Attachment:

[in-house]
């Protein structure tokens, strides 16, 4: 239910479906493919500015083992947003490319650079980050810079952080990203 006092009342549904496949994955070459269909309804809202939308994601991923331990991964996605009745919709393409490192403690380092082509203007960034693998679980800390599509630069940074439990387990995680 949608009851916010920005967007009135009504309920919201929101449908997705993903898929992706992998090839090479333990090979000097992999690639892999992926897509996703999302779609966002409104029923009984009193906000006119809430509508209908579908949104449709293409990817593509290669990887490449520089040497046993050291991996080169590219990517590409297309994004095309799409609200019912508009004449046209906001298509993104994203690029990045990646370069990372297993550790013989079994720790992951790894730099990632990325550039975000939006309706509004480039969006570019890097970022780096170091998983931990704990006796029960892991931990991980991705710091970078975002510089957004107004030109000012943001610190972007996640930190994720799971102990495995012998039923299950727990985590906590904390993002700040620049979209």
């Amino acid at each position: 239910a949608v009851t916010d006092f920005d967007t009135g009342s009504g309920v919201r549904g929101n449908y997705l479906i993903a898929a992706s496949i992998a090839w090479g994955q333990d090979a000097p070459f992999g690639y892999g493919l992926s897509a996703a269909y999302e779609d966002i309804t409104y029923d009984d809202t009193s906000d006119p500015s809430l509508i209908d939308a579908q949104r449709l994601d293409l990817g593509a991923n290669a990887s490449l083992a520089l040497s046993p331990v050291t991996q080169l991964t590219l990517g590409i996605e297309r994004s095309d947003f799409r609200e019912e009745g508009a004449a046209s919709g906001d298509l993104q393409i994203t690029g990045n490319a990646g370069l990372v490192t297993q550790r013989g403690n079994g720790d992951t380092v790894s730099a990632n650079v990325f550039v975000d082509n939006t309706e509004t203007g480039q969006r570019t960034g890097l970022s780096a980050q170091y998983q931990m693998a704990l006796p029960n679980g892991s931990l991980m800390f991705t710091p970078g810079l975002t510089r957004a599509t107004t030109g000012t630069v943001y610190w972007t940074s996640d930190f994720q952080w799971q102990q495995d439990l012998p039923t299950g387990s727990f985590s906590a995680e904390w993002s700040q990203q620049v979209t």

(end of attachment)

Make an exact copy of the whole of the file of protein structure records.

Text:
[in-house]
């Protein structure tokens, strides 16, 4: 239910479906493919500015083992947003490319650079980050810079952080990203 006092009342549904496949994955070459269909309804809202939308994601991923331990991964996605009745919709393409490192403690380092082509203007960034693998679980800390599509630069940074439990387990995680 949608009851916010920005967007009135009504309920919201929101449908997705993903898929992706992998090839090479333990090979000097992999690639892999992926897509996703999302779609966002409104029923009984009193906000006119809430509508209908579908949104449709293409990817593509290669990887490449520089040497046993050291991996080169590219990517590409297309994004095309799409609200019912508009004449046209906001298509993104994203690029990045990646370069990372297993550790013989079994720790992951790894730099990632990325550039975000939006309706509004480039969006570019890097970022780096170091998983931990704990006796029960892991931990991980991705710091970078975002510089957004107004030109000012943001610190972007996640930190994720799971102990495995012998039923299950727990985590906590904390993002700040620049979209």
């Amino acid at each position: 239910a949608v009851t916010d006092f920005d967007t009135g009342s009504g309920v919201r549904g929101n449908y997705l479906i993903a898929a992706s496949i992998a090839w090479g994955q333990d090979a000097p070459f992999g690639y892999g493919l992926s897509a996703a269909y999302e779609d966002i309804t409104y029923d009984d809202t009193s906000d006119p500015s809430l509508i209908d939308a579908q949104r449709l994601d293409l990817g593509a991923n290669a990887s490449l083992a520089l040497s046993p331990v050291t991996q080169l991964t590219l990517g590409i996605e297309r994004s095309d947003f799409r609200e019912e009745g508009a004449a046209s919709g906001d298509l993104q393409i994203t690029g990045n490319a990646g370069l990372v490192t297993q550790r013989g403690n079994g720790d992951t380092v790894s730099a990632n650079v990325f550039v975000d082509n939006t309706e509004t203007g480039q969006r570019t960034g890097l970022s780096a980050q170091y998983q931990m693998a704990l006796p029960n679980g892991s931990l991980m800390f991705t710091p970078g810079l975002t510089r957004a599509t107004t030109g000012t630069v943001y610190w972007t940074s996640d930190f994720q952080w799971q102990q495995d439990l012998p039923t299950g387990s727990f985590s906590a995680e904390w993002s700040q990203q620049v979209t």